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Saturday, February 02, 2008

Free Internet Press Newsletter - Saturday February 2 2008 - (813)

Saturday February 2 2008 edition
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CIA Makes Changes To Is Inspector General's Oversight
2008-02-02 02:12:14
The CIA's inspector general has agreed to tighter controls over its investigative procedures, agency officials revealed yesterday, in what appeared to be an attempt to soften resentments among agency officials over the watchdog's aggressive probes into the legality and effectiveness of the CIA's counterterrorism efforts and detention programs.

The revisions, which include the appointment of a special ombudsman to oversee the I.G.'s work, were disclosed by CIA Director Michael V. Hayden in an e-mail sent to employees, announcing the end of an unusual inquiry into the performance of Inspector General John L. Helgerson,a 36-year CIA veteran and the man chiefly responsible for the spy agency's internal oversight.

The inquiry, begun last year, had raised concern among lawmakers who worried that the CIA was seeking to undermine the independence of Helgerson and his staff of auditors and inspectors. Helgerson angered top officials at the agency after leading aggressive investigations into the CIA's performance before the Sept. 11, 2001, terrorist attacks, as well as its use of secret prisons and harsh interrogation methods against suspected terrorists.

Hayden, in the note to employees, praised Helgerson and his staff as being "committed to performing investigations . . . of the highest quality, integrity and timeliness," but said the inspector general had agreed on the need for changes.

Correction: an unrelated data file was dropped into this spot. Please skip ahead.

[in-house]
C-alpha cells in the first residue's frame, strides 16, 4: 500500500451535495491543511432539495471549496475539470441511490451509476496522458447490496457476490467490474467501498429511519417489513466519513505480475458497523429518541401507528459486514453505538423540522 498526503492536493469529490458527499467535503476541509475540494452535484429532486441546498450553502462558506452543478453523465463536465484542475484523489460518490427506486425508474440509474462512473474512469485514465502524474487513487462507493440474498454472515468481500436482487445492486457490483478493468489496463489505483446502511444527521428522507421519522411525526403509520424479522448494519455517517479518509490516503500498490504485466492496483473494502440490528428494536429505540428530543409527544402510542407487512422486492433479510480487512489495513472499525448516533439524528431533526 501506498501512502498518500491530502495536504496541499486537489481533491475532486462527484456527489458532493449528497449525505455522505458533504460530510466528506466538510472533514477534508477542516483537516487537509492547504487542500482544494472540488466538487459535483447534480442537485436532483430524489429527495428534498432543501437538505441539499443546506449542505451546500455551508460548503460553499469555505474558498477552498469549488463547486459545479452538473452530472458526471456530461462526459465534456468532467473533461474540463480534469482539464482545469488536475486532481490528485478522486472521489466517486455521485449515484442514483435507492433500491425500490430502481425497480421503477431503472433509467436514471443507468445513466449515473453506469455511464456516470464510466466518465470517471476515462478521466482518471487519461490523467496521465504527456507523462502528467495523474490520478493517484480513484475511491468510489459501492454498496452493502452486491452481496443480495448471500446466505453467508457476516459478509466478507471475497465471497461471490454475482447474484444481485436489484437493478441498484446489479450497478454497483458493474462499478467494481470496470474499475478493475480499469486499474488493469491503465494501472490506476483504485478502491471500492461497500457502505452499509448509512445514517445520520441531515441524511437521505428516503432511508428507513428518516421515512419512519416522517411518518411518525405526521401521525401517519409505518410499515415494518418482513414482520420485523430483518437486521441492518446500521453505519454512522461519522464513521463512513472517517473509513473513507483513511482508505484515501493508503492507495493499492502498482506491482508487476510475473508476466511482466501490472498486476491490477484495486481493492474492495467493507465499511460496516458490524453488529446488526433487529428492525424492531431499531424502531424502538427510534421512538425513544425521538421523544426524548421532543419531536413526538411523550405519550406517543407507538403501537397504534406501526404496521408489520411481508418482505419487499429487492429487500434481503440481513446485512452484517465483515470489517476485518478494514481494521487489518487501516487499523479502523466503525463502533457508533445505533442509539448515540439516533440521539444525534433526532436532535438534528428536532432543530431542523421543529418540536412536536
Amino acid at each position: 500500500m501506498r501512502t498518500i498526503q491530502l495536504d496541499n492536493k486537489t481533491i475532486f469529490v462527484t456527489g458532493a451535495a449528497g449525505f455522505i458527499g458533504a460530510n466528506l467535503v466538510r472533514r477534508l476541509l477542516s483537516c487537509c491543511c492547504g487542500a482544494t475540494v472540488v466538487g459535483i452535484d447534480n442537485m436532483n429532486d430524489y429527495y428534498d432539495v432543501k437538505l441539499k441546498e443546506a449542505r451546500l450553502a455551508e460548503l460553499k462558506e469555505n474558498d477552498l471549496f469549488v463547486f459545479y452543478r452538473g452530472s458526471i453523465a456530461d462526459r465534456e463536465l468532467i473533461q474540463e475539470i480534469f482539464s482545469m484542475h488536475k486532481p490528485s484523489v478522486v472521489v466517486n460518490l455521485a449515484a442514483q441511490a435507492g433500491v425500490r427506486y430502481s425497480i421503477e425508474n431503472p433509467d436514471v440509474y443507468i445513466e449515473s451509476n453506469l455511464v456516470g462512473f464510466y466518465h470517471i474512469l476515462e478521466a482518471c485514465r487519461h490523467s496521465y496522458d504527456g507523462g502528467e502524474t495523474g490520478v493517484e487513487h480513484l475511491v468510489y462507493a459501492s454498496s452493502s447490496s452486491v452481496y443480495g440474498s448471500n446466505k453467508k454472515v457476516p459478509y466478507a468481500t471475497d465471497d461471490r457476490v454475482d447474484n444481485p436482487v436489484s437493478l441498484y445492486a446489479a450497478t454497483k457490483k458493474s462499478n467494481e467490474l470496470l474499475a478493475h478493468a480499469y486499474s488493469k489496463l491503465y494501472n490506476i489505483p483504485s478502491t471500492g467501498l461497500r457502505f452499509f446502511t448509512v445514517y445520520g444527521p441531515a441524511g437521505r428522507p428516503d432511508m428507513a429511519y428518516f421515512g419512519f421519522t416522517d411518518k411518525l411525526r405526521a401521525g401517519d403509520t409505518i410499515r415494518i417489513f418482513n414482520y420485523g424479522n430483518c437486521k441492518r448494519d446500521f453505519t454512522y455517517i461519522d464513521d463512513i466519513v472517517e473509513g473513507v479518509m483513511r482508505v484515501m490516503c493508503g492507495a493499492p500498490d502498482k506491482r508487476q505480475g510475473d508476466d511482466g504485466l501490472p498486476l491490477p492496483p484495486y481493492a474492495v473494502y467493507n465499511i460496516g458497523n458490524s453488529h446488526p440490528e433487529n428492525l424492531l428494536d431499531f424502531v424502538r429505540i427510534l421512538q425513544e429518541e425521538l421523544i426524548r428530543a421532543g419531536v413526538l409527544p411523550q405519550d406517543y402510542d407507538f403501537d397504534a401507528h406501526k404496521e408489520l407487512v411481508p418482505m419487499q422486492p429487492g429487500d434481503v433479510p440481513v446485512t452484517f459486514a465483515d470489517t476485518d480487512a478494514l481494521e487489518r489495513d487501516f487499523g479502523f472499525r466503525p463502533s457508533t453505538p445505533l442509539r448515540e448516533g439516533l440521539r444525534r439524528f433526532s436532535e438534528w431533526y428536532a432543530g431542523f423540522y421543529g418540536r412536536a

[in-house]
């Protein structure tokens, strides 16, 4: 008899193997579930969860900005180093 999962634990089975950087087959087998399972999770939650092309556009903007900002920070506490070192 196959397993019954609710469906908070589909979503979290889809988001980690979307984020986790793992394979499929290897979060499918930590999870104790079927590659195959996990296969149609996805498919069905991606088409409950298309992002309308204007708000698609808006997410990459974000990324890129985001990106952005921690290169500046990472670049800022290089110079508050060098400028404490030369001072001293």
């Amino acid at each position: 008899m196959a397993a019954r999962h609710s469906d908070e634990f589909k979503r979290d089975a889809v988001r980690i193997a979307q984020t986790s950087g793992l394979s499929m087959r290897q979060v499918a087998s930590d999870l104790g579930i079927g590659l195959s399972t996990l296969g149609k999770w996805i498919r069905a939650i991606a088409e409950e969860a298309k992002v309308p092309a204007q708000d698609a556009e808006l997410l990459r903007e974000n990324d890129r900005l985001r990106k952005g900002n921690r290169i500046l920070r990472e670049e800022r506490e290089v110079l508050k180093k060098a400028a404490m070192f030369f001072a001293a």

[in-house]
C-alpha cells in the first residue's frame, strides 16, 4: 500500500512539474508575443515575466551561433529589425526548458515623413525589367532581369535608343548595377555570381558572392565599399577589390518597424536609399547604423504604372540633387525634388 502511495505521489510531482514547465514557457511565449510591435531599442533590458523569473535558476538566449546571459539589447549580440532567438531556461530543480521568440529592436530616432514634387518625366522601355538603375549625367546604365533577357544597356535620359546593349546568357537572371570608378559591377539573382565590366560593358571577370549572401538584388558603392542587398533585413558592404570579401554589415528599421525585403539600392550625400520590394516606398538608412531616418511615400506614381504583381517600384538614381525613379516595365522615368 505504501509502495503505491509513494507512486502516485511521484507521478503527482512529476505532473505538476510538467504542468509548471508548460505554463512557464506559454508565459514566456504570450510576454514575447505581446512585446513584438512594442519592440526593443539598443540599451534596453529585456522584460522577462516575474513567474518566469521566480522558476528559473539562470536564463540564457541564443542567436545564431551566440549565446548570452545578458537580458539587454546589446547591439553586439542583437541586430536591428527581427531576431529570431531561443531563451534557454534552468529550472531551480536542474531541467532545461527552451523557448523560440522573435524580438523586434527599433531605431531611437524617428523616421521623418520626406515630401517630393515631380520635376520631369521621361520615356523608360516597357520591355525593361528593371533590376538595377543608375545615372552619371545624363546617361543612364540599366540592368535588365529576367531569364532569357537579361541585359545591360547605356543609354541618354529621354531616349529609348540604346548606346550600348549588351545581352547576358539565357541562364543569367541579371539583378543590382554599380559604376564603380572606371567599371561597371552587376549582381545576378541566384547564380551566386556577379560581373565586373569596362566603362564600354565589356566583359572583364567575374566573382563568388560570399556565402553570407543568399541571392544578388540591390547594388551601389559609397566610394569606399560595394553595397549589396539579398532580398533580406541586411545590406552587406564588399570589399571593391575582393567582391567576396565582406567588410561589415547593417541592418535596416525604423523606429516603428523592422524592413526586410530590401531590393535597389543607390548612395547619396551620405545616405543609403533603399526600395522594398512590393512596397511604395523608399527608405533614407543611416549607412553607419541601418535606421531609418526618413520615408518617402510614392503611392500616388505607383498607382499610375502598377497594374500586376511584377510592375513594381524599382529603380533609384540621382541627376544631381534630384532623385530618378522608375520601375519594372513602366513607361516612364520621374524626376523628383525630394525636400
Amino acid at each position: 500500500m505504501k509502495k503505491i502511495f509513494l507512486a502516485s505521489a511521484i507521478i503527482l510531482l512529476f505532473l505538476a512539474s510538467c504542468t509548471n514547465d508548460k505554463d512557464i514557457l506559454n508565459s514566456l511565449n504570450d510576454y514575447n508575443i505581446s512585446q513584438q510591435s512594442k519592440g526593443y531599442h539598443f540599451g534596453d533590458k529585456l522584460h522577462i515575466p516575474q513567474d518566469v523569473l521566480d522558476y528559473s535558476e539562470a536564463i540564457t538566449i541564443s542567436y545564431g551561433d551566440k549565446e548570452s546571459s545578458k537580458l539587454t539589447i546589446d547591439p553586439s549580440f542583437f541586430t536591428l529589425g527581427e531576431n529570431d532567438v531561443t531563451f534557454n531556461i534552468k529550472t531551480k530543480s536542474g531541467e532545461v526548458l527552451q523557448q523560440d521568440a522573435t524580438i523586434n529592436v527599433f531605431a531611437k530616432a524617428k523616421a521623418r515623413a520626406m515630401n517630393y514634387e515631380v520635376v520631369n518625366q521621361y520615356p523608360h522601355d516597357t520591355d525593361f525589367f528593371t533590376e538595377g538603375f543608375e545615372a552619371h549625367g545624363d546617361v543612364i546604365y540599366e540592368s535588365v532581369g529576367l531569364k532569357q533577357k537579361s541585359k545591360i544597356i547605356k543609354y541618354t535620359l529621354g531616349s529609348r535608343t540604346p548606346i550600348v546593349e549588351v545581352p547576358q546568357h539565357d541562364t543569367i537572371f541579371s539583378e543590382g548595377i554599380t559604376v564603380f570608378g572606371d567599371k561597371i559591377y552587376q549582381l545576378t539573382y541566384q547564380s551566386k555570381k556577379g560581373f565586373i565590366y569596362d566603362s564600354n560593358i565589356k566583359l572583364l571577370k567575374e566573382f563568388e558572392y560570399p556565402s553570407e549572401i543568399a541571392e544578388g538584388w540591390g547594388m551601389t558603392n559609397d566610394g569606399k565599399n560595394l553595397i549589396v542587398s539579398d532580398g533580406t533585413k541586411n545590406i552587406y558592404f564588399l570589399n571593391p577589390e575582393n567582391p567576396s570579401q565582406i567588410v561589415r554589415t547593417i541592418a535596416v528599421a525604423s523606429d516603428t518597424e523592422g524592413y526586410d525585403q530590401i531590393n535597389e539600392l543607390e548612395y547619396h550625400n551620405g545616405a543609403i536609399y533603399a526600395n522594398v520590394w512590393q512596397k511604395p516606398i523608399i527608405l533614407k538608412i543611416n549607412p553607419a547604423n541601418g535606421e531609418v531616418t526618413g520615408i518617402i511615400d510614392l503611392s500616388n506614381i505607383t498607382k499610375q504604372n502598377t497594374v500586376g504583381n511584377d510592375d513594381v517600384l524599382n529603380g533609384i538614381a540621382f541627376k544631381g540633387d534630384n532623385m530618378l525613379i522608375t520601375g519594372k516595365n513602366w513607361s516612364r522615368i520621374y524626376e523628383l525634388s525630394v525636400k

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Commentary: Why I'm Backing Obama
2008-02-02 02:11:39
Intellpuke: This commentary was written by Susan Eisenhower and appears in the edition for Saturday, February 2, 2008. Ms. Eisenhower is the granddaughter of former U.S. President Dwight D. Eisenhower. Her commentary follows:

Forty-seven years ago, my grandfather Dwight D. Eisenhower bid farewell to a nation he had served for more than five decades. In his televised address, Ike famously coined the term "military-industrial complex," and he offered advice that is still relevant today. "As we peer into society's future," he said, we "must avoid the impulse to live only for today, plundering, for our own ease and convenience, the precious resources of tomorrow. We cannot mortgage the material assets of our grandchildren without risking the loss also of their political and spiritual heritage. We want democracy to survive for all generations to come, not to become the insolvent phantom of tomorrow."

Today we are engaged in a debate about these very issues. Deep in America's heart, I believe, is the nagging fear that our best years as a nation may be over. We are disliked overseas and feel insecure at home. We watch as our federal budget hemorrhages red ink and our civil liberties are eroded. Crises in energy, health care and education threaten our way of life and our ability to compete internationally. There are also the issues of a costly, unpopular war; a long-neglected infrastructure; and an aging and increasingly needy population.

I am not alone in worrying that my generation will fail to do what my grandfather's did so well: Leave America a better, stronger place than the one it found.

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Cassandra Smythe Turns One Year Old
2008-02-01 20:16:10
We at Free Internet Press are celebrating Cassandra Smythe's first birthday!

As some of you will remember, Cassandra Smythe was born 1 year ago today.  Over the coming years, we'll be continuing her story. 

As of today, she is 21 pounds, and stands 28.5 inches tall.  She is constantly smiling, talking, and laughing.  Over the last couple months, she's mastered standing, and is almost walking.  She dances, as long as there is music, and she is holding on to something.   She already speaks several discernible words, including "ma" (mom), "da" (dad), "na" (her brother), "ca" (cat), "botl" (bottle), and "dat" (not yet translated, possibly "that").